10 CFR 960.4-2-1 - Geohydrology.
(a) Qualifying condition. The present and expected geohydrologic setting of a site shall be compatible with waste containment and isolation. The geohydrologic setting, considering the characteristics of and the processes operating within the geologic setting, shall permit compliance with (1) the requirements specified in § 960.4-1 for radionuclide releases to the accessible environment and (2) the requirements specified in 10 CFR 60.113 for radionuclide releases from the engineered-barrier system using reasonably available technology.
(1) Site conditions such that the pre-waste-emplacement ground-water travel time along any path of likely radionuclide travel from the disturbed zone to the accessible environment would be more than 10,000 years.
(2) The nature and rates of hydrologic processes operating within the geologic setting during the Quaternary Period would, if continued into the future, not affect or would favorably affect the ability of the geologic repository to isolate the waste during the next 100,000 years.
(3) Sites that have stratigraphic, structural, and hydrologic features such that the geohydrologic system can be readily characterized and modeled with reasonable certainty.
(4) For disposal in the saturated zone, at least one of the following pre-waste-emplacement conditions exists:
(ii) A downward or predominantly horizontal hydraulic gradient in the host rock and in the immediately surrounding geohydrologic units.
(iii) A low hydraulic gradient in and between the host rock and the immediately surrounding geohydrologic units.
(iv) High effective porosity together with low hydraulic conductivity in rock units along paths of likely radionuclide travel between the host rock and the accessible environment.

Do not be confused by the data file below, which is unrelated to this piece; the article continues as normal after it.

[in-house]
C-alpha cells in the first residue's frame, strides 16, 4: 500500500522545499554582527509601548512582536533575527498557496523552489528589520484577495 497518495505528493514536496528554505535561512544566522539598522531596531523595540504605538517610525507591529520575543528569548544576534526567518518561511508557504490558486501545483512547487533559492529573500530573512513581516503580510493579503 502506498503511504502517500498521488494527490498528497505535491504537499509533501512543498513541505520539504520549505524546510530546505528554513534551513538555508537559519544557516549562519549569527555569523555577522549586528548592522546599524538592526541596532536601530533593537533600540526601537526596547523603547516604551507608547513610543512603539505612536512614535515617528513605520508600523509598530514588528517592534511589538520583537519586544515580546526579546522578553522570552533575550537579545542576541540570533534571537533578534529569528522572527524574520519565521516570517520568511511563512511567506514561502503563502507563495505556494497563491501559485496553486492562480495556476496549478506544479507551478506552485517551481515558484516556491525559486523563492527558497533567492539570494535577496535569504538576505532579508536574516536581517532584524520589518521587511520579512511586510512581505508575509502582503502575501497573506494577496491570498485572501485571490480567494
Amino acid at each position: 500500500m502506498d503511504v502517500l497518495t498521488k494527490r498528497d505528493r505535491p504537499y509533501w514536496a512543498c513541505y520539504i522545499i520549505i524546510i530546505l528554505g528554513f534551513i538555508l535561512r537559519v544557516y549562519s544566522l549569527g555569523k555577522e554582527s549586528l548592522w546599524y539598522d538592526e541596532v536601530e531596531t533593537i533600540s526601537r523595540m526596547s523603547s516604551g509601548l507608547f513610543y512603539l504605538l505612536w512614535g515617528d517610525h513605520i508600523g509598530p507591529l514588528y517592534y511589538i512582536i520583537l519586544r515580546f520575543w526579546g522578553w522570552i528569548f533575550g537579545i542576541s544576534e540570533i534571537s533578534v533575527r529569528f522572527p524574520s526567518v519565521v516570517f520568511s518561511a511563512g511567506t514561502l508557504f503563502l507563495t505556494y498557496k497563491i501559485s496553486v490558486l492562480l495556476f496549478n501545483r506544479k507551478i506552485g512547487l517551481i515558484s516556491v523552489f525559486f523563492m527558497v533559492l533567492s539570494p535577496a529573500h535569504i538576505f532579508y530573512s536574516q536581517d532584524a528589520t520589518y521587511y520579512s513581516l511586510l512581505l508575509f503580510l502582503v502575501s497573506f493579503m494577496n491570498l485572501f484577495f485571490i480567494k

(5) For disposal in the unsaturated zone, at least one of the following pre-waste-emplacement conditions exists:
(i) A low and nearly constant degree of saturation in the host rock and in the immediately surrounding geohydrologic units.
(ii) A water table sufficiently below the underground facility such that the fully saturated voids continuous with the water table do not encounter the host rock.
(iii) A geohydrologic unit above the host rock that would divert the downward infiltration of water beyond the limits of the emplaced waste.
(v) A climatic regime in which the average annual historical precipitation is a small fraction of the average annual potential evapotranspiration.
The DOE will, in accordance with the general principles set forth in § 960.1 of these regulations, revise the guidelines as necessary, to ensure consistency with the final NRC regulations on the unsaturated zone, which were published as a proposed rule on February 16, 1984, in 49 FR 5934.
(1) Expected changes in geohydrologic conditions—such as changes in the hydraulic gradient, the hydraulic conductivity, the effective porosity, and the ground-water flux through the host rock and the surrounding geohydrologic units—sufficient to significantly increase the transport of radionuclides to the accessible environment as compared with pre-waste-emplacement conditions.
(2) The presence of ground-water sources, suitable for crop irrigation or human consumption without treatment, along ground-water flow paths from the host rock to the accessible environment.
(3) The presence in the geologic setting of stratigraphic or structural features—such as dikes, sills, faults, shear zones, folds, dissolution effects, or brine pockets—if their presence could significantly contribute to the difficulty of characterizing or modeling the geohydrologic system.
Title 10 published on 2014-01-01
no entries appear in the Federal Register after this date.